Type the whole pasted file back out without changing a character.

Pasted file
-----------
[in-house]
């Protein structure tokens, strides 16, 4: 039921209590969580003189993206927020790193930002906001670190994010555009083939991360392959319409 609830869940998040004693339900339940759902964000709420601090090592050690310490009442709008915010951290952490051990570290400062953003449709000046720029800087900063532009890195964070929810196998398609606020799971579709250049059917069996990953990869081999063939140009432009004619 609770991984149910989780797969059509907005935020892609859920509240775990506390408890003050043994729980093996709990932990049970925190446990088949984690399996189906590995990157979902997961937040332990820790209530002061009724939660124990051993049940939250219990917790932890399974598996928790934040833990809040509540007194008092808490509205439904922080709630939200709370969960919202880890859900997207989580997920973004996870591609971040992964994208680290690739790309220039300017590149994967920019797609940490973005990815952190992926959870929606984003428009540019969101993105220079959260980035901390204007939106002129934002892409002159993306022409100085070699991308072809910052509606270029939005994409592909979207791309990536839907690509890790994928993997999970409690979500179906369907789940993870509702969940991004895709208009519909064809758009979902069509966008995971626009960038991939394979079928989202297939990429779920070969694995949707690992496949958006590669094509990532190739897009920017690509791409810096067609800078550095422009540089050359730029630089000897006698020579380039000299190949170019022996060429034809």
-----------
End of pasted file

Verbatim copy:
[in-house]
């Protein structure tokens, strides 16, 4: 039921209590969580003189993206927020790193930002906001670190994010555009083939991360392959319409 609830869940998040004693339900339940759902964000709420601090090592050690310490009442709008915010951290952490051990570290400062953003449709000046720029800087900063532009890195964070929810196998398609606020799971579709250049059917069996990953990869081999063939140009432009004619 609770991984149910989780797969059509907005935020892609859920509240775990506390408890003050043994729980093996709990932990049970925190446990088949984690399996189906590995990157979902997961937040332990820790209530002061009724939660124990051993049940939250219990917790932890399974598996928790934040833990809040509540007194008092808490509205439904922080709630939200709370969960919202880890859900997207989580997920973004996870591609971040992964994208680290690739790309220039300017590149994967920019797609940490973005990815952190992926959870929606984003428009540019969101993105220079959260980035901390204007939106002129934002892409002159993306022409100085070699991308072809910052509606270029939005994409592909979207791309990536839907690509890790994928993997999970409690979500179906369907789940993870509702969940991004895709208009519909064809758009979902069509966008995971626009960038991939394979079928989202297939990429779920070969694995949707690992496949958006590669094509990532190739897009920017690509791409810096067609800078550095422009540089050359730029630089000897006698020579380039000299190949170019022996060429034809």